100 Quarters comes down

AT 9AM yesterday, the roar of an excavator could be heard in the vicinity of the century-old 100 Quarters in Jalan Rozario, Brickfields, as contractors began demolition work on the historic buildings.

The contractors have been asked to exercise care when dismantling 100 Quarters in an effort to preserve some of the construction materials.

Brickfields Community Society (BCS) — a coalition of 40 NGOs including residents’ associations, schools and places of worship — asked Malaysian Resources Corporation Bhd (MRCB) to retain the old wooden doors and floorboards that were part of the original structure.

BCS chairman G. Gunasegaran said the materials could then be re-used to build a community heritage centre in the township later.

“We have asked MRCB to preserve Unit 1 and 3 of 100 Quarters for historical purposes, and we are also hopeful of using the materials later,” he said.

Gunasegaran, who was present when contractors began demolition works at the site yesterday, said he was grateful the developer had been very communicative with the community about the project.

An MRCB spokesman at the site said the company had been given 60 days to clear the structures.

He added that MRCB was using the latest technology in demolition in an effort to reduce the noise, smell and dust usually caused by conventional demolition methods.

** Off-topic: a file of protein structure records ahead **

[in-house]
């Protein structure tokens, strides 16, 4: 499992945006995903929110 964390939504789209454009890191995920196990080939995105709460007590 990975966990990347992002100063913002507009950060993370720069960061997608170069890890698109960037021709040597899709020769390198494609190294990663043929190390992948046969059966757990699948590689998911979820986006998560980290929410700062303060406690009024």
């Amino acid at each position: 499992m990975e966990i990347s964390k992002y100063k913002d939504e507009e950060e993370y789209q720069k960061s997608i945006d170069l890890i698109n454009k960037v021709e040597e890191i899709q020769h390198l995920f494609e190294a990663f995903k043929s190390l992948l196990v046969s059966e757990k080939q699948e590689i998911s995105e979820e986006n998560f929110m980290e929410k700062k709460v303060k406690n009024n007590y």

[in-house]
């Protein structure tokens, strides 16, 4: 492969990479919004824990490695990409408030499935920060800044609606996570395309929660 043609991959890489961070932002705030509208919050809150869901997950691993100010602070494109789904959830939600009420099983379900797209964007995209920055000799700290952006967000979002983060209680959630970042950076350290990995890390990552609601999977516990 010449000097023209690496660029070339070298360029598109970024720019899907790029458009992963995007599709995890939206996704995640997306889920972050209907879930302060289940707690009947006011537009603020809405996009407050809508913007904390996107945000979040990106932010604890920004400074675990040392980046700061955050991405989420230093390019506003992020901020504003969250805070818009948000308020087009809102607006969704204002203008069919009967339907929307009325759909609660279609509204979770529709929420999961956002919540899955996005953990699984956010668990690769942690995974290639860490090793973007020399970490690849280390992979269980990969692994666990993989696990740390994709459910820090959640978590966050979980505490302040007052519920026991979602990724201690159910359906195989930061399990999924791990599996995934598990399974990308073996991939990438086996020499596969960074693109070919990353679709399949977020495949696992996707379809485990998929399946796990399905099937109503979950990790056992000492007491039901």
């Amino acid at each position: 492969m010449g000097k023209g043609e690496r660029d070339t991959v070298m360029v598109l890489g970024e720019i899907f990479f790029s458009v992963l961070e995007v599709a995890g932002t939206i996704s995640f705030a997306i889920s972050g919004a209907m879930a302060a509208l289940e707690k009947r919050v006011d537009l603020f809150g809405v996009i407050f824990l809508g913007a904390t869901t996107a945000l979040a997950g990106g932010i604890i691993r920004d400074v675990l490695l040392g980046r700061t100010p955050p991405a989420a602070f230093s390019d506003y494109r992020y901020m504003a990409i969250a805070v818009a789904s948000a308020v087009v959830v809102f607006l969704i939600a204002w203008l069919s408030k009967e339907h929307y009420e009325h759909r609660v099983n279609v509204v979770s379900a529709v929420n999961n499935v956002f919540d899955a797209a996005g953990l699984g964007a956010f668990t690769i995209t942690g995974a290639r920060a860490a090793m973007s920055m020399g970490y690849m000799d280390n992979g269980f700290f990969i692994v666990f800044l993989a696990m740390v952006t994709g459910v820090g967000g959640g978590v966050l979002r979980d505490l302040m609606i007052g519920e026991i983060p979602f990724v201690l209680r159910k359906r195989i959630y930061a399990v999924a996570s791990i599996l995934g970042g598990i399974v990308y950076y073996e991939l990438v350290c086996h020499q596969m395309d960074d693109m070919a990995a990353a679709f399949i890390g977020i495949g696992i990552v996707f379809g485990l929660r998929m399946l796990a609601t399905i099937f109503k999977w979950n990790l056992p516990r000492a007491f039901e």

Earlier in the year, the 100 Quarters had been ravaged by vandals and scrap metal dealers, turning the place into an eyesore.

Last week, MRCB executive vice-president Datuk Dell Akbar Khan said the land owner, the Property Management Division (BPH) under the Prime Minister’s Department, and Kuala Lumpur City Hall (DBKL) had given the go-ahead for the demolition.

“We have to demolish it for safety reasons,” he said at a briefing in the MRCB headquarters in Kuala Lumpur Sentral, Brickfields.

He added that the land, known as Lot 349, had not been handed over to MRCB yet.

The 100 Quarters were built in 1915 and comprised three rows of houses along Jalan Chan Ah Tong, Lorong Chan Ah Tong and Jalan Rozario.

They were once the homes of Malayan Railways or Keretapi Tanah Melayu Bhd employees.

The 1.4ha plot of land 100 Quarters sits on will be given to MRCB in exchange for developing Little India and the Pines bazaar as part of the Government’s 2010 privatisation plan.

While MRCB officials were not willing to confirm development plans for the 100 Quarters land, they disclosed that they were mulling over building three 40-storey towers of residential units.

According to sources, there are plans to build 1,350 serviced apartments at the site.

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